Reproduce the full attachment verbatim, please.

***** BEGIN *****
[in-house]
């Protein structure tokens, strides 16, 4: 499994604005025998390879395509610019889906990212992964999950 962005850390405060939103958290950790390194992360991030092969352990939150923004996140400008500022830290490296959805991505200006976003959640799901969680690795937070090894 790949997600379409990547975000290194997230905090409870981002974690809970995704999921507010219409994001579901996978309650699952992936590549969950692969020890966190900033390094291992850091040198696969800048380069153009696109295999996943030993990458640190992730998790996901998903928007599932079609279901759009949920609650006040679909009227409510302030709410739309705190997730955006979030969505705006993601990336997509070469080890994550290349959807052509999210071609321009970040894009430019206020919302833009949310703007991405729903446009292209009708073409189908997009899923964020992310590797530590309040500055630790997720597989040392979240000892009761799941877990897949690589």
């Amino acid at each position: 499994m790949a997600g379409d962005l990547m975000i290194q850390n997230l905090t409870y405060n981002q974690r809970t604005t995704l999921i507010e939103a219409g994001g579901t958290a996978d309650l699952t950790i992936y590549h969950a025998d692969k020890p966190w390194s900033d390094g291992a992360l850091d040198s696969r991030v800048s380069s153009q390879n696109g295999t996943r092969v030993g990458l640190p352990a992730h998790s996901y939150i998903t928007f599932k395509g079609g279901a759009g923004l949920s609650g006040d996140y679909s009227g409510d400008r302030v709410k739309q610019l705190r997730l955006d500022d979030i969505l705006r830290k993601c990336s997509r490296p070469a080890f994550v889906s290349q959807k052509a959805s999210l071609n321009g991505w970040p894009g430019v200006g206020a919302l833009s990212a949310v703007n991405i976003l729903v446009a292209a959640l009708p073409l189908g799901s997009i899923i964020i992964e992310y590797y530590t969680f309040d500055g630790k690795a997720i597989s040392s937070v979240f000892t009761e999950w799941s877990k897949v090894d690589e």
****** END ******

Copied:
[in-house]
């Protein structure tokens, strides 16, 4: 499994604005025998390879395509610019889906990212992964999950 962005850390405060939103958290950790390194992360991030092969352990939150923004996140400008500022830290490296959805991505200006976003959640799901969680690795937070090894 790949997600379409990547975000290194997230905090409870981002974690809970995704999921507010219409994001579901996978309650699952992936590549969950692969020890966190900033390094291992850091040198696969800048380069153009696109295999996943030993990458640190992730998790996901998903928007599932079609279901759009949920609650006040679909009227409510302030709410739309705190997730955006979030969505705006993601990336997509070469080890994550290349959807052509999210071609321009970040894009430019206020919302833009949310703007991405729903446009292209009708073409189908997009899923964020992310590797530590309040500055630790997720597989040392979240000892009761799941877990897949690589």
């Amino acid at each position: 499994m790949a997600g379409d962005l990547m975000i290194q850390n997230l905090t409870y405060n981002q974690r809970t604005t995704l999921i507010e939103a219409g994001g579901t958290a996978d309650l699952t950790i992936y590549h969950a025998d692969k020890p966190w390194s900033d390094g291992a992360l850091d040198s696969r991030v800048s380069s153009q390879n696109g295999t996943r092969v030993g990458l640190p352990a992730h998790s996901y939150i998903t928007f599932k395509g079609g279901a759009g923004l949920s609650g006040d996140y679909s009227g409510d400008r302030v709410k739309q610019l705190r997730l955006d500022d979030i969505l705006r830290k993601c990336s997509r490296p070469a080890f994550v889906s290349q959807k052509a959805s999210l071609n321009g991505w970040p894009g430019v200006g206020a919302l833009s990212a949310v703007n991405i976003l729903v446009a292209a959640l009708p073409l189908g799901s997009i899923i964020i992964e992310y590797y530590t969680f309040d500055g630790k690795a997720i597989s040392s937070v979240f000892t009761e999950w799941s877990k897949v090894d690589e």